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Principals’ compensation

Lessons learned from conversations with industry leaders about separation anxiety, empowerment, and calm confidence. Talk it out

In Zweig Group’s 2020 Principals, Partners & Owners Report of AEC Firms , principals were asked to provide their current compensation data. Shown are the base salaries of all principals in the survey sample by median and mean value. Over the last five years, we’ve seen a steady increase in base compensation among principals in the AEC industry. While bonus pay has flatlined over that same stretch, shareholder distributions have also increased in that five-year span.

W hen I sat down to write this article, I had every intention of focusing on what I am seeing in the M&A world in the current transactional environment. But this isn’t the time for that commentary. This week, I’m going to write about my least favorite thing: feelings. Because, though we may all prefer talking about multiples, over the last couple of weeks, I have had more conversations with industry leaders that have dovetailed from their original purpose into something more important: acknowledging how much this really is impacting many of us. Here are a few themes I’ve picked up from the conversations that I have had recently: ❚ ❚ Separation anxiety. It’s not just how leaders have shared that they are coping with isolation, but a yet-more crippling feeling of anxiety from being separated from the teams they lead. I have a great deal of respect for the leaders who know that their energy is felt even from afar. I will also add that most of the brilliant people that AEC firms employ would prefer a leader who is forthright over one who is charismatic – we conduct management interviews for all of our strategic planning engagements; no one is nearly as cunning at concealing their true feelings as they give themselves credit for. ❚ ❚ Empowerment. I’m frequently reminded of and inspired by a comment from our 2019 Courage in Leadership Award footage describing Paul Greenhagen of Westwood Professional Services as someone who (to paraphrase) “bought us all computers during the recession. That might not seem like a big deal, but he cared that we had the tools we needed to do our jobs well.” In our firm, when conversations about what to cut have been raised, I have tried to espouse the same mindset: Will this limit someone’s ability to be effective? Applying the “Greenhagen Paradigm” has, I think, already helped our staff feel confident speaking up instead of applying duct tape and making do. It’s unfair to expect our team to offer white-glove service without reciprocal investment from our company, and there’s no way I can expect them to charge appropriately for our expertise when they don’t have best-in-class resources. ❚ ❚ Calm confidence. An oft-repeated concept that resonated with me is controlling what you can control and building “plateaus of confidence.” Maybe you cannot do something that you’d really like to do, for example, maybe you’d normally go to lunch with a client, but you can do something else to stay connected, and that is an accomplishment. Noting that accomplishment, and then building from there to something else that you can do to take control of the situation, can be a helpful way to build a foundation when so many of the “rules of engagement” that have helped us be effective in our roles have to be entirely re-written. ❚ ❚ Utter powerlessness. I’ve also heard the question of how we can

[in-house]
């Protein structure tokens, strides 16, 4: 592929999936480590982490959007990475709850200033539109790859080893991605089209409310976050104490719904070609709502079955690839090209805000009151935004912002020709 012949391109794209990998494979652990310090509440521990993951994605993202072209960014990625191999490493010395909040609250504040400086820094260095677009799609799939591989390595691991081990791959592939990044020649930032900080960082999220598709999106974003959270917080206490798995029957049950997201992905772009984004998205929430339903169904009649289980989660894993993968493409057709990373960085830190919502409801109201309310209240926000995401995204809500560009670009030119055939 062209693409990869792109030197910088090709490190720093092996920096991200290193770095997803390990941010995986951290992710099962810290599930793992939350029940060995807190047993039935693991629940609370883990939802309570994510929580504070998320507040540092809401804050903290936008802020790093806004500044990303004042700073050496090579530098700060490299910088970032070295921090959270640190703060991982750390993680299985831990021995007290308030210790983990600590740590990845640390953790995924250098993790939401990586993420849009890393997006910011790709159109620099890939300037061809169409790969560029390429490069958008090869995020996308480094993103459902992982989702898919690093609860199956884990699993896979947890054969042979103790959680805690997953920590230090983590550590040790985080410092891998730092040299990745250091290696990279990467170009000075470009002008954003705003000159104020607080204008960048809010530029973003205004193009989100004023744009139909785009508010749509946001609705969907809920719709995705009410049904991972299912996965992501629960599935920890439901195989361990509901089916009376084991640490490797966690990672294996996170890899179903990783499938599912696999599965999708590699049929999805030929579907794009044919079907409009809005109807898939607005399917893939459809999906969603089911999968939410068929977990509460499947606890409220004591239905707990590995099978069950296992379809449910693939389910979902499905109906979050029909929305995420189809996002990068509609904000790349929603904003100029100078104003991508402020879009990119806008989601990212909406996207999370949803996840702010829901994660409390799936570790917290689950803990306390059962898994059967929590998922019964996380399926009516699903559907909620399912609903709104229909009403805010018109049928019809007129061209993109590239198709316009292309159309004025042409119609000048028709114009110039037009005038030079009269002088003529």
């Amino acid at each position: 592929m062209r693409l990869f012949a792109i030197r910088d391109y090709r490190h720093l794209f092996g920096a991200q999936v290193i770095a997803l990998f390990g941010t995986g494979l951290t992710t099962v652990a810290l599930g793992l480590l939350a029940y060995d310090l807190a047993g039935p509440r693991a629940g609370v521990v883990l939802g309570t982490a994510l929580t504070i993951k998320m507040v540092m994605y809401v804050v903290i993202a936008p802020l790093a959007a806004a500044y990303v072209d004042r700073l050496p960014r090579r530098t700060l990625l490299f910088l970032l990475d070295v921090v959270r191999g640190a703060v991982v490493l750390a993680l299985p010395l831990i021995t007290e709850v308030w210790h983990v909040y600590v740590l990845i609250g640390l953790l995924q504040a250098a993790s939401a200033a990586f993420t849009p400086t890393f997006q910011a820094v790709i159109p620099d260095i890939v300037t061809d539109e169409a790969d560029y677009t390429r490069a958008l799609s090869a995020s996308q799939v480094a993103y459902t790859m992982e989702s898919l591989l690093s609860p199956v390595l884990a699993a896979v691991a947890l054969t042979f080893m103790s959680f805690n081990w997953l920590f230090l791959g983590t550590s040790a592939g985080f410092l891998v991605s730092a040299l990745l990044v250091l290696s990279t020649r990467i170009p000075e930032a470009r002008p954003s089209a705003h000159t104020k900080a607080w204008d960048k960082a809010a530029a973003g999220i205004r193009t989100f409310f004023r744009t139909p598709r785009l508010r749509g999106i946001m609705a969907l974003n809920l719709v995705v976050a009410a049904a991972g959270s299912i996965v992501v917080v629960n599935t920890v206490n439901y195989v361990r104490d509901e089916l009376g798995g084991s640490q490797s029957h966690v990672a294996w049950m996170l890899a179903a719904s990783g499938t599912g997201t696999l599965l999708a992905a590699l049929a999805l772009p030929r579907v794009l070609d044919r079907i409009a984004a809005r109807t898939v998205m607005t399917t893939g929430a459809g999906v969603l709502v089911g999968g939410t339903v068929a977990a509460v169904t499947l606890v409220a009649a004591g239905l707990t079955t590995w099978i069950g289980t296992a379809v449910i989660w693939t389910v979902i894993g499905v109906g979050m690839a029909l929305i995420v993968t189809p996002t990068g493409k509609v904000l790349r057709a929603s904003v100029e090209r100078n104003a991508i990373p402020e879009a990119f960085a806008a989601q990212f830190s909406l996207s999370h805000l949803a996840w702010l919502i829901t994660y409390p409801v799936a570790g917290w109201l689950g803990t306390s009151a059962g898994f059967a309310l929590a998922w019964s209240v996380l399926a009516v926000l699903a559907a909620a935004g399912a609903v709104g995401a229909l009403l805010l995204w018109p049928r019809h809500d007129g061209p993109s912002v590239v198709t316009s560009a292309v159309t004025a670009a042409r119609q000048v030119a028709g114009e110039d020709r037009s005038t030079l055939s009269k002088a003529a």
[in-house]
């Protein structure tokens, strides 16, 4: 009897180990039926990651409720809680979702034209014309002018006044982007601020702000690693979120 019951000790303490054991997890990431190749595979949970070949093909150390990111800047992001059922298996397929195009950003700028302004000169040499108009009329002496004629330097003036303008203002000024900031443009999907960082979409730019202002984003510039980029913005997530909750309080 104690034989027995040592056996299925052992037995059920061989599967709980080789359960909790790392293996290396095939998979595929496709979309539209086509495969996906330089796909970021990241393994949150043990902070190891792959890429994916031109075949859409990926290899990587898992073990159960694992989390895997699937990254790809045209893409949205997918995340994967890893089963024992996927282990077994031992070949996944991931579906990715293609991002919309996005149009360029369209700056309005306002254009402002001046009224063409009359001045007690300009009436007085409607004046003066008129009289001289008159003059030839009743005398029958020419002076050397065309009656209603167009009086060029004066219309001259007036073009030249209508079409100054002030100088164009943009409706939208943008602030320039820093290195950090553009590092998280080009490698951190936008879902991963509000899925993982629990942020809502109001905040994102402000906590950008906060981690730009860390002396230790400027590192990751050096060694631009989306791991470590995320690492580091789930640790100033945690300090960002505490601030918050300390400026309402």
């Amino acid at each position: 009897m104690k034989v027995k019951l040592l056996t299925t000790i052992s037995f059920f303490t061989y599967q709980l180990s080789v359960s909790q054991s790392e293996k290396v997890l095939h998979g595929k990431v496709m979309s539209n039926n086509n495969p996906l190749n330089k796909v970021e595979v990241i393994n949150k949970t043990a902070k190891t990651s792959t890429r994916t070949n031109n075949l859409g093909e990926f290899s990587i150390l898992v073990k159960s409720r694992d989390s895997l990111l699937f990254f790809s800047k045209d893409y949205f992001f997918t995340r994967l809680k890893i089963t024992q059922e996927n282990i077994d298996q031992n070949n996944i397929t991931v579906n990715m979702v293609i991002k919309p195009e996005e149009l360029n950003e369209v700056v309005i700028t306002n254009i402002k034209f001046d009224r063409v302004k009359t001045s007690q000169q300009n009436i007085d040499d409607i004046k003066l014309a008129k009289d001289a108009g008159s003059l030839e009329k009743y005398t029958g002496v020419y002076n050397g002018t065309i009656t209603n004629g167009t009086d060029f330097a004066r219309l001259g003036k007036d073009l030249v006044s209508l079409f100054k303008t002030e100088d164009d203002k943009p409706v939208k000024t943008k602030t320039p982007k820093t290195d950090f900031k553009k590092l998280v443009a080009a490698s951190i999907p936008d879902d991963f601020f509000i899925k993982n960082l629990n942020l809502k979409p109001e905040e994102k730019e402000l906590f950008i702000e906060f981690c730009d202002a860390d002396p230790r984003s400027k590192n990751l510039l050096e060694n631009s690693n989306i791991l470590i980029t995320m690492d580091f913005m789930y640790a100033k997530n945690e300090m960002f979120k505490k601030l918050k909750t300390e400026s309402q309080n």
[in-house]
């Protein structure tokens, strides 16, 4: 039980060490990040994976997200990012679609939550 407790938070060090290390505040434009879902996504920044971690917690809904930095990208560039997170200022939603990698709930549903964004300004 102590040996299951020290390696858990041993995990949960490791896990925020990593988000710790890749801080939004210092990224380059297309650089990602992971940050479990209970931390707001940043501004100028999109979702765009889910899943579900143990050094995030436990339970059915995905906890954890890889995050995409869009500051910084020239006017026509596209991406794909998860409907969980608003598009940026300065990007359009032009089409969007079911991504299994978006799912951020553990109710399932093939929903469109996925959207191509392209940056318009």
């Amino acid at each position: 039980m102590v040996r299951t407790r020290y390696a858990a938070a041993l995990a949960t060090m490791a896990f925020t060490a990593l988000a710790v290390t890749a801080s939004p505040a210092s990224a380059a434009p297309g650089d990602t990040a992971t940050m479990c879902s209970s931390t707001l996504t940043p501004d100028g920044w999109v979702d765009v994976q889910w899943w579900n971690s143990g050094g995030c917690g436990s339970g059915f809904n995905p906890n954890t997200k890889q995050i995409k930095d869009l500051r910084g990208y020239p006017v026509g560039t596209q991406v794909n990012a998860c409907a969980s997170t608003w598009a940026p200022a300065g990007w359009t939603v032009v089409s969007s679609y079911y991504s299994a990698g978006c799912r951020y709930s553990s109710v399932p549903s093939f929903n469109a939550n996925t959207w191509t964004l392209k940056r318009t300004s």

Jamie Claire Kiser

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F I R M I N D E X Deere & Ault Consultants, Inc................12

Schnabel Engineering. ..........................12

Wallace Engineering................................6

Ware Malcomb..................................4, 10

MO R E A R T I C L E S xz JOHN BRAY: Use this time Page 3 xz Work together: Tom Hendrick Page 6 xz MARK ZWEIG: Ten questions for you to honestly answer Page 9 xz JOAN DELOREY & JARED MAXWELL: Update on professional liability insurance Page 11

See JAMIE CLAIRE KISER, page 2

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